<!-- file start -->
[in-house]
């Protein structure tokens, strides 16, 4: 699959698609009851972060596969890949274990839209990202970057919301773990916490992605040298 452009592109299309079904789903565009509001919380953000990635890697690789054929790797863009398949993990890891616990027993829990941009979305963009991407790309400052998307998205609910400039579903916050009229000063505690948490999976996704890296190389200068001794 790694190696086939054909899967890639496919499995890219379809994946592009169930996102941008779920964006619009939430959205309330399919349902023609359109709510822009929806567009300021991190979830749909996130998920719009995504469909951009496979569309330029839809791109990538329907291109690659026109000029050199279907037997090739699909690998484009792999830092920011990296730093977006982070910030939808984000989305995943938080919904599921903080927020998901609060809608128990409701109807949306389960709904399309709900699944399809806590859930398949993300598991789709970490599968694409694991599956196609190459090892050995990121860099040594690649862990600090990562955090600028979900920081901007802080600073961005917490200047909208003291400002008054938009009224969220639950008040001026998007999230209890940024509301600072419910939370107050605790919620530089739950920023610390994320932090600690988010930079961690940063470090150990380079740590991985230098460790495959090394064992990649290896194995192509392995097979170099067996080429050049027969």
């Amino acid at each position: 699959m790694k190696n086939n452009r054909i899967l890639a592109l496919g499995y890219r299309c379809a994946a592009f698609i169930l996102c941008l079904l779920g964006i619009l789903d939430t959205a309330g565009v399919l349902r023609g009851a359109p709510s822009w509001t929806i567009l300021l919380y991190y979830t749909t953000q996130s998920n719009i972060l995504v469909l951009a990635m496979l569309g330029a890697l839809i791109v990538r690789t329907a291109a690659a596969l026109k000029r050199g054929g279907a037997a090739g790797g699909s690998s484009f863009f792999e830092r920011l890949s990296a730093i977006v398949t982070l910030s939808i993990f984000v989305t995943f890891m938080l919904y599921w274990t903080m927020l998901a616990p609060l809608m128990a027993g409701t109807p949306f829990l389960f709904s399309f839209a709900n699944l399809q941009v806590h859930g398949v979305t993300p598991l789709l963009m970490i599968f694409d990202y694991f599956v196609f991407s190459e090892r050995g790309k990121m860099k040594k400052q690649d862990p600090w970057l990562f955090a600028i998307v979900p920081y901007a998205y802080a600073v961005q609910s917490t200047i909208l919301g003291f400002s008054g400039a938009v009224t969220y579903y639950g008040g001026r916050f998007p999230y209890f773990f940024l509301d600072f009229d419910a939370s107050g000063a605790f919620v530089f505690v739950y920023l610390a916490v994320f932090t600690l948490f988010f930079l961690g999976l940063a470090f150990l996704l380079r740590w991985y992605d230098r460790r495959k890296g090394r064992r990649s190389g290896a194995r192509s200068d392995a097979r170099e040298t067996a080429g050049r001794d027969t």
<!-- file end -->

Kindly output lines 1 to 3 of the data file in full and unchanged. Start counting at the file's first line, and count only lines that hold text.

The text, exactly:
[in-house]
């Protein structure tokens, strides 16, 4: 699959698609009851972060596969890949274990839209990202970057919301773990916490992605040298 452009592109299309079904789903565009509001919380953000990635890697690789054929790797863009398949993990890891616990027993829990941009979305963009991407790309400052998307998205609910400039579903916050009229000063505690948490999976996704890296190389200068001794 790694190696086939054909899967890639496919499995890219379809994946592009169930996102941008779920964006619009939430959205309330399919349902023609359109709510822009929806567009300021991190979830749909996130998920719009995504469909951009496979569309330029839809791109990538329907291109690659026109000029050199279907037997090739699909690998484009792999830092920011990296730093977006982070910030939808984000989305995943938080919904599921903080927020998901609060809608128990409701109807949306389960709904399309709900699944399809806590859930398949993300598991789709970490599968694409694991599956196609190459090892050995990121860099040594690649862990600090990562955090600028979900920081901007802080600073961005917490200047909208003291400002008054938009009224969220639950008040001026998007999230209890940024509301600072419910939370107050605790919620530089739950920023610390994320932090600690988010930079961690940063470090150990380079740590991985230098460790495959090394064992990649290896194995192509392995097979170099067996080429050049027969």
């Amino acid at each position: 699959m790694k190696n086939n452009r054909i899967l890639a592109l496919g499995y890219r299309c379809a994946a592009f698609i169930l996102c941008l079904l779920g964006i619009l789903d939430t959205a309330g565009v399919l349902r023609g009851a359109p709510s822009w509001t929806i567009l300021l919380y991190y979830t749909t953000q996130s998920n719009i972060l995504v469909l951009a990635m496979l569309g330029a890697l839809i791109v990538r690789t329907a291109a690659a596969l026109k000029r050199g054929g279907a037997a090739g790797g699909s690998s484009f863009f792999e830092r920011l890949s990296a730093i977006v398949t982070l910030s939808i993990f984000v989305t995943f890891m938080l919904y599921w274990t903080m927020l998901a616990p609060l809608m128990a027993g409701t109807p949306f829990l389960f709904s399309f839209a709900n699944l399809q941009v806590h859930g398949v979305t993300p598991l789709l963009m970490i599968f694409d990202y694991f599956v196609f991407s190459e090892r050995g790309k990121m860099k040594k400052q690649d862990p600090w970057l990562f955090a600028i998307v979900p920081y901007a998205y802080a600073v961005q609910s917490t200047i909208l919301g003291f400002s008054g400039a938009v009224t969220y579903y639950g008040g001026r916050f998007p999230y209890f773990f940024l509301d600072f009229d419910a939370s107050g000063a605790f919620v530089f505690v739950y920023l610390a916490v994320f932090t600690l948490f988010f930079l961690g999976l940063a470090f150990l996704l380079r740590w991985y992605d230098r460790r495959k890296g090394r064992r990649s190389g290896a194995r192509s200068d392995a097979r170099e040298t067996a080429g050049r001794d027969t």